Screens/Burning Flowers (1974) [working title]

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Screens/Burning Flowers (a work-in-progress)

“In order to trouble [a] hygienic and abstract model of history, Genet sought to stain the new image of post-imperialist France by dwelling on the defeats of the recent past: ‘if my theatre stinks, it’s because the other kind smells nice.’ The specific aim behind this abject theatre…was to create a sense of affective shock that would encourage French spectators to disidentify with the spectacular image of Frenchness that circulated with such giddiness in magazines and official cultural policy at the time.” – Carl Lavery in The Politics of Jean Genet’s Late Theatre

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Screens/Burning Flowers, a section of Tony Whitfield’s This Dancerie: A Century of Queer Life in Public, investigates the figure of “the terrorist” as eroticized Other and existential threat. Staged on the street in front of the site of what was Paris’s famed Drugstore, Screens simultaneously enacts three eras of Parisian encounters with the terrorist: the period between 1959 and 1962 during the Algerian Civil War, Carlos the Jackal’s activities on behalf of the PLO in the 1970s, and the current time of unease following the ISIS attacks of last year.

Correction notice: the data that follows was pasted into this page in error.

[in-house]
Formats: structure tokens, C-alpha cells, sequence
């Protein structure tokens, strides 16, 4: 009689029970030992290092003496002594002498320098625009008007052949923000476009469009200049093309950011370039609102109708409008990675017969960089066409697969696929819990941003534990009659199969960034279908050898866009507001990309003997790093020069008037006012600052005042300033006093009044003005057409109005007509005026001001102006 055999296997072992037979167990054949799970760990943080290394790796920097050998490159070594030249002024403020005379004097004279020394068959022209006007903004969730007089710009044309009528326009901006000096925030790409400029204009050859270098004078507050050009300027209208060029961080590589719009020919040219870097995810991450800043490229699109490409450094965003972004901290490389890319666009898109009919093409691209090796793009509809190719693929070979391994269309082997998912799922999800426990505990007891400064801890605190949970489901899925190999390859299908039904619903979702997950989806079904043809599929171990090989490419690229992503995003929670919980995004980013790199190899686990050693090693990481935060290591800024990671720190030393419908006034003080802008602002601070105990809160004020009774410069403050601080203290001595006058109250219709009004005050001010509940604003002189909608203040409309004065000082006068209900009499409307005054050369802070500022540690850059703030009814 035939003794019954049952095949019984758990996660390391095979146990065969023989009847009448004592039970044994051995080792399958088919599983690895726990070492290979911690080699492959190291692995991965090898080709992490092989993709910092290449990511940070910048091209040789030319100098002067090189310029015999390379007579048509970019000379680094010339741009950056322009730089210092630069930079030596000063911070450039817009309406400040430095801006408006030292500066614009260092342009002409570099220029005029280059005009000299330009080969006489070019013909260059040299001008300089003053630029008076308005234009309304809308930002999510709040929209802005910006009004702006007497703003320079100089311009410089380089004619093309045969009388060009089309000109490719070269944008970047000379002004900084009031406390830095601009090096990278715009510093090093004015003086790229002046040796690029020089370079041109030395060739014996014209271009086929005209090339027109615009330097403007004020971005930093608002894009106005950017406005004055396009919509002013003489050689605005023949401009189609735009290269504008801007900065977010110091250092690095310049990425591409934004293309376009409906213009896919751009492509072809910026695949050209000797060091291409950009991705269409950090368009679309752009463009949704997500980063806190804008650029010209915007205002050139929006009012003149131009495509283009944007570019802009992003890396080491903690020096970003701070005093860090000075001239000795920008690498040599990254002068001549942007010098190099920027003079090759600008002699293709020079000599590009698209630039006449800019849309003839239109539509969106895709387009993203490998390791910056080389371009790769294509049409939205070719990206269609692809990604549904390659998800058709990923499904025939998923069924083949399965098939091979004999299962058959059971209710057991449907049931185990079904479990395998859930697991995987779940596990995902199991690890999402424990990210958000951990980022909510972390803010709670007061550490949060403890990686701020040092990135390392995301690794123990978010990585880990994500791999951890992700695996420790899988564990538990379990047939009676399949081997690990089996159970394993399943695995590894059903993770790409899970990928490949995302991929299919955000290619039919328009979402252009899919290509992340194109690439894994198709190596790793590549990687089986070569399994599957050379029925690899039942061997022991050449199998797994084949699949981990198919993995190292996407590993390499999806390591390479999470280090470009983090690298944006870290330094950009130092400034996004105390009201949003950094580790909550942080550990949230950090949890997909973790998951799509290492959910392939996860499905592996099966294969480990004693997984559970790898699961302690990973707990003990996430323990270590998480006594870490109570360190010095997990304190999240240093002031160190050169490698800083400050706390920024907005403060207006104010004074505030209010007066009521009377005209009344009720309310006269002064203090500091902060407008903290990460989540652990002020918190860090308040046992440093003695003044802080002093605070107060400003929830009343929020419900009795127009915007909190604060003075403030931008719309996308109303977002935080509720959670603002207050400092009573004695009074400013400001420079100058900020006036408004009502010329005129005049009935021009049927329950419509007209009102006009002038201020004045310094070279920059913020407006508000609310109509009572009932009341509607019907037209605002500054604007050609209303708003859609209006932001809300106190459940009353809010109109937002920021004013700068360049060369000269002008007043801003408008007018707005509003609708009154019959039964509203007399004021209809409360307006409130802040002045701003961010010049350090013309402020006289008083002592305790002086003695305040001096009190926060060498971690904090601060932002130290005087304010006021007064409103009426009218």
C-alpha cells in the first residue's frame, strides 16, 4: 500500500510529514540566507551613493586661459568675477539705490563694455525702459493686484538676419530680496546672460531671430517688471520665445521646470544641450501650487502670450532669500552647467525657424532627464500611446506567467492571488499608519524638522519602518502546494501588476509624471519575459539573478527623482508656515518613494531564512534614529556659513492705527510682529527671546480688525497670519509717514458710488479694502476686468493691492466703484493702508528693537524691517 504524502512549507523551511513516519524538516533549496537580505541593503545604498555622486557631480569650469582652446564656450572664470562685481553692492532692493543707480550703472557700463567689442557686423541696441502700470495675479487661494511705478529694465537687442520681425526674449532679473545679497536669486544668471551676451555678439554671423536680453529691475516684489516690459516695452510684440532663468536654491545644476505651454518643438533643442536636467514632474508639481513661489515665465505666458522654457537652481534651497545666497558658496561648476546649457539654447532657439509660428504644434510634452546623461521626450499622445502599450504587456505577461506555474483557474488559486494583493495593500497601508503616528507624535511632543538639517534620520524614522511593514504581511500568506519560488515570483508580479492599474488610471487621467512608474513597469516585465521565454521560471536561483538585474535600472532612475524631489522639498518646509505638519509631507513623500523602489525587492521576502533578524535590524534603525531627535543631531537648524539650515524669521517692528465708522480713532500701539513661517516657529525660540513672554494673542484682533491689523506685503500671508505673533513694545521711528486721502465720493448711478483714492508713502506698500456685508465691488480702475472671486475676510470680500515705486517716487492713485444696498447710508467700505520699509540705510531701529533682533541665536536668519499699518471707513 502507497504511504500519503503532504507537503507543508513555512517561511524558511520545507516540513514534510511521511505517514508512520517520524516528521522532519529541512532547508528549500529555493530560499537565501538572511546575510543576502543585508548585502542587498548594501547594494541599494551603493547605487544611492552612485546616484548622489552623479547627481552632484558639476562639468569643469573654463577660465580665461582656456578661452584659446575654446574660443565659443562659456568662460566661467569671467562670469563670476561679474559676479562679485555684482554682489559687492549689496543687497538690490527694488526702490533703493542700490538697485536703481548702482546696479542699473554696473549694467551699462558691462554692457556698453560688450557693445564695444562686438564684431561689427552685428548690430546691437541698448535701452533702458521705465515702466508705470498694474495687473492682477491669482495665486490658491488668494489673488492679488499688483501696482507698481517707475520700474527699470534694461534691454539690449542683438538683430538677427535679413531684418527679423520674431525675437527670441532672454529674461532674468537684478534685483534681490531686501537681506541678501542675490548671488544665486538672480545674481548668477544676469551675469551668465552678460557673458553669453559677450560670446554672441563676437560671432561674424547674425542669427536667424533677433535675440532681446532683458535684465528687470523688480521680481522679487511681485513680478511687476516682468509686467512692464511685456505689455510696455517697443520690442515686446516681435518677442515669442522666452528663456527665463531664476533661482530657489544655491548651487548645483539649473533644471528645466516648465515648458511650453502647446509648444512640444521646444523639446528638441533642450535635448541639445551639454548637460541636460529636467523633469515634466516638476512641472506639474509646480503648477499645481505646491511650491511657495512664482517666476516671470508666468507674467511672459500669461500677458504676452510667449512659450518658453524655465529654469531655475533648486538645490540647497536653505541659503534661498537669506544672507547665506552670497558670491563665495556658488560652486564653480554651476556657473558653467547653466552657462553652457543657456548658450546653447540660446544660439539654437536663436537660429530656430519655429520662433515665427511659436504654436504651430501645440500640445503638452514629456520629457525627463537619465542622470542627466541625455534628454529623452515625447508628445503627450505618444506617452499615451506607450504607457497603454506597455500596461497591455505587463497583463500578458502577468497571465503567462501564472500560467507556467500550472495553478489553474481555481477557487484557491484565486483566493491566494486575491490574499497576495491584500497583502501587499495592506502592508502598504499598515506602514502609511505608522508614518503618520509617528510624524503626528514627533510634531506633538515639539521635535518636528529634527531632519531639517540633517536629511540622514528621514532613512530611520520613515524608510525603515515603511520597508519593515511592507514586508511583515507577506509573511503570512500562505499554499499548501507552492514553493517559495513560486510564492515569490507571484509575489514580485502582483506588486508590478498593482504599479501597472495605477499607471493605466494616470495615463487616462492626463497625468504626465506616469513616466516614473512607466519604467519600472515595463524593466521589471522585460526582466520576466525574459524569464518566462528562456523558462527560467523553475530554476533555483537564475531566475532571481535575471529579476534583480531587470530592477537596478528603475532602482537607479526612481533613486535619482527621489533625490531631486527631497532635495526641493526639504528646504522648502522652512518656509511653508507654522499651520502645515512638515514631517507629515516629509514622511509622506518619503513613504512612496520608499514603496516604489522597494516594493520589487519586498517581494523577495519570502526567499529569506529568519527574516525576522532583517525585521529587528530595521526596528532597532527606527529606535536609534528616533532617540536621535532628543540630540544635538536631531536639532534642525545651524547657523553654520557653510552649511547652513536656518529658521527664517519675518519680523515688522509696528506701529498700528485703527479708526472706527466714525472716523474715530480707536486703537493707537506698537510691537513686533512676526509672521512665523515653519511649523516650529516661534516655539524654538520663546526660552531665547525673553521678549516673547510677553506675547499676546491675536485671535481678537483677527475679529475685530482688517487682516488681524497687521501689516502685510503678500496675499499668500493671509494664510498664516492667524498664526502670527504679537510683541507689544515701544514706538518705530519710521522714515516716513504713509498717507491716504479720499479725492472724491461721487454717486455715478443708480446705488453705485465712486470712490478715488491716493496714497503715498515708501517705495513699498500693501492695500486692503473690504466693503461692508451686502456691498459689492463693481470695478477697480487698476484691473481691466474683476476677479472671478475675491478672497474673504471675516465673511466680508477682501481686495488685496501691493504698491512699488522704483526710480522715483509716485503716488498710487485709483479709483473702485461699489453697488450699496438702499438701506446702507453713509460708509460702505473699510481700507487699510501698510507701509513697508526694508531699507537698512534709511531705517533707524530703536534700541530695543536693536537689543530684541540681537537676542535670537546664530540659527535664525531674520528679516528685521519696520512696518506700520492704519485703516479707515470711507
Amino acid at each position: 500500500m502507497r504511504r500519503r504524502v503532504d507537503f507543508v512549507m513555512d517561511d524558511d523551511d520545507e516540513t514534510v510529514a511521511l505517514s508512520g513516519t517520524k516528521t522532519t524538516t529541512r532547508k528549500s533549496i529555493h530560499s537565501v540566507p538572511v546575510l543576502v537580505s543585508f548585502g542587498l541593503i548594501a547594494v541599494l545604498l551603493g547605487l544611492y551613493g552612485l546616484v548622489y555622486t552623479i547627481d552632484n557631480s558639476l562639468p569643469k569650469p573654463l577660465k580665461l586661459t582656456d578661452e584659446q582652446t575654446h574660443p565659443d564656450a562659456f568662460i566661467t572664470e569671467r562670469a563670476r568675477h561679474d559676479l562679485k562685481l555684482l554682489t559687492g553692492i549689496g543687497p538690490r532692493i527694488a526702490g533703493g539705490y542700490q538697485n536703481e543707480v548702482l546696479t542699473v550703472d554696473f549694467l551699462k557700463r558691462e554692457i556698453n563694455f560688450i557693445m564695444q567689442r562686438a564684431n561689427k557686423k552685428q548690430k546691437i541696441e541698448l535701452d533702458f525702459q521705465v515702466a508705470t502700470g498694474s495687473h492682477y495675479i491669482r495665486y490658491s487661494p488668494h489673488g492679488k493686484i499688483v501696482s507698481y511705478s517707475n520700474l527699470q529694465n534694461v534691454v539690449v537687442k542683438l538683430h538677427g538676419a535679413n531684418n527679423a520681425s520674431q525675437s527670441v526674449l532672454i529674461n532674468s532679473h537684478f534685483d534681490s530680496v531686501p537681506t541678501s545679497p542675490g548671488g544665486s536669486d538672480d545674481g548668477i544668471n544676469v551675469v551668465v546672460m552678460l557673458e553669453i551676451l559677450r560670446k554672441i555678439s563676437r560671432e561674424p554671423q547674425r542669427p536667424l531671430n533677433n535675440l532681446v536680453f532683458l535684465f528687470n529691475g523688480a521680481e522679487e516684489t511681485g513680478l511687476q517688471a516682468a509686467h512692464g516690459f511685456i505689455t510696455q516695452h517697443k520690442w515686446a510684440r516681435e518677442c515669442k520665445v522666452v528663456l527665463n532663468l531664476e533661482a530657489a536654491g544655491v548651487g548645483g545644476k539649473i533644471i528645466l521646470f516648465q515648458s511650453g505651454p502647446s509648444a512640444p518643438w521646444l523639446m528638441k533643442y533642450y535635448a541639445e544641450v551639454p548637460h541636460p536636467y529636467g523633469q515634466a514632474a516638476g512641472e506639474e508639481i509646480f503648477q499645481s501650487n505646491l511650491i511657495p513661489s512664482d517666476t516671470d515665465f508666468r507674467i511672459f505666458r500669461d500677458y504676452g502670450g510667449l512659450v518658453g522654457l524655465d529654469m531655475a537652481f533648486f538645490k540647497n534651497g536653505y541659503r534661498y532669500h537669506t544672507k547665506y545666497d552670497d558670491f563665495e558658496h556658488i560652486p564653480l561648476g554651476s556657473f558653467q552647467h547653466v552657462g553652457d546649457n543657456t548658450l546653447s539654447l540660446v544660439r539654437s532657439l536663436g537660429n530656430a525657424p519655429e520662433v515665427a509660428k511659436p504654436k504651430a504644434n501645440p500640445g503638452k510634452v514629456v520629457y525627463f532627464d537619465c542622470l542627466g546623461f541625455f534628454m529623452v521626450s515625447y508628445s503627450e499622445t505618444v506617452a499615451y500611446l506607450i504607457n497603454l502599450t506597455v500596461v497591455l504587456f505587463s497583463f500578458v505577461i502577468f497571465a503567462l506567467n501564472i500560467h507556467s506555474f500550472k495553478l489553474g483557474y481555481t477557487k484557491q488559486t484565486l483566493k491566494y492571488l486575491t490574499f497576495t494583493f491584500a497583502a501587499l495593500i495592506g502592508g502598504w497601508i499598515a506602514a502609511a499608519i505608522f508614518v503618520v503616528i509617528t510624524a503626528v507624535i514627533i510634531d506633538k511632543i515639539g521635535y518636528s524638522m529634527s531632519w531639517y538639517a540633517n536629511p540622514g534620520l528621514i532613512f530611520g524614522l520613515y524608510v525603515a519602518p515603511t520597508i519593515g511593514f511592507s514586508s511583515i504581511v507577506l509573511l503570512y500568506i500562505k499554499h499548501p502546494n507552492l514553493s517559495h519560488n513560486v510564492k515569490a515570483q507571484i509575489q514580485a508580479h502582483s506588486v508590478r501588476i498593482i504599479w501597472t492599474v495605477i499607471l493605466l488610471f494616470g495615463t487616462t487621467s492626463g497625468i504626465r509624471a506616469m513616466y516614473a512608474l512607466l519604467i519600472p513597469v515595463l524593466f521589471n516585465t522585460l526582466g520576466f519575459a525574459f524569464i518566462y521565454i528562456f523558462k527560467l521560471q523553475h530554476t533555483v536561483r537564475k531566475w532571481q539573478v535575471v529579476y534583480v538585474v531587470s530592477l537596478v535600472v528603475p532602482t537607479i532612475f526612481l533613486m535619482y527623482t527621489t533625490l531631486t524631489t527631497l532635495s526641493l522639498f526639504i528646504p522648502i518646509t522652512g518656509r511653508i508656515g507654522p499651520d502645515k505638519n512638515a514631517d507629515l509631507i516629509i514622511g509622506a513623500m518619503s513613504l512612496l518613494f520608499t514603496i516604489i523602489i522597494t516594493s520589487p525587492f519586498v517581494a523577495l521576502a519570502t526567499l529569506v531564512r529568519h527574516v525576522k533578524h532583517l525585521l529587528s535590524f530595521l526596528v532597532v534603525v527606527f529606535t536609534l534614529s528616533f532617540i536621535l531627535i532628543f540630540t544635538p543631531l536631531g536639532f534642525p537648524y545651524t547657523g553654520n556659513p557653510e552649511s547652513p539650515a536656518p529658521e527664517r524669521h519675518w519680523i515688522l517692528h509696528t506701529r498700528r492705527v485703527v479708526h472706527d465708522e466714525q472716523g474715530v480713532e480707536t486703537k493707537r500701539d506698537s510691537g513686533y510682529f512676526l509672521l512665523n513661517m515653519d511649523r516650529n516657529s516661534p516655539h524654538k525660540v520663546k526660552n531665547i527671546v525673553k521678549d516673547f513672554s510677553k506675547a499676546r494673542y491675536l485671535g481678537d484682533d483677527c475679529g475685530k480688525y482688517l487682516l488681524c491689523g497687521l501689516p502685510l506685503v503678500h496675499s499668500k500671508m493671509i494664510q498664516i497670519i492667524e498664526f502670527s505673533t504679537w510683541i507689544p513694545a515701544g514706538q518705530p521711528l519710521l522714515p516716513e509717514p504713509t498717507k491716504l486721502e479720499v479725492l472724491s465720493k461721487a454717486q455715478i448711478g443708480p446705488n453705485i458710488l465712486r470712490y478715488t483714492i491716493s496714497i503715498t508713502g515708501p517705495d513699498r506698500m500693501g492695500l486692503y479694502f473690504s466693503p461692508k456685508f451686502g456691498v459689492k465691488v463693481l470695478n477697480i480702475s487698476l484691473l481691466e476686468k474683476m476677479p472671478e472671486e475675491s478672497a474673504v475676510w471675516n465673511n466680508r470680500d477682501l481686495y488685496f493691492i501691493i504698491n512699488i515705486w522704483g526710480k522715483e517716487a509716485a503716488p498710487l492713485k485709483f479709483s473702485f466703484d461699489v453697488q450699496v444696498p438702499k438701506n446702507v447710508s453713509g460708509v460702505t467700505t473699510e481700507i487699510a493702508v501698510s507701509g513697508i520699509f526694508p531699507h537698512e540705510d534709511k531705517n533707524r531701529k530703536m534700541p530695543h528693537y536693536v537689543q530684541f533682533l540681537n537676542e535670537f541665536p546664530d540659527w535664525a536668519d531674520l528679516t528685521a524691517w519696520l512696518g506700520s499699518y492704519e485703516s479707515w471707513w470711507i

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Screens/Burning Flowers will unfold as a 10-part, all-day performance centered on Saeed, a French actor of Arabic descent. The audience will follow him as he assumes multiple personae and negotiates various performative realities: Saïd in a street theatre version of Jean Genet’s Les Paravents; Ilich Sánchez (Carlos the Jackal) in a movie he’s filming set in the 1970s; and Ousama, an internet gay porn star, who specializes in “terrorist” videos.

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Taking place on a re-creation of The Drugstore (site of a 1974 action by Illich/Carlos), Screens stages the uneasy intersection of capitalist consumerism, imperial colonialism, homoerotic desire, and the violence of the dispossessed.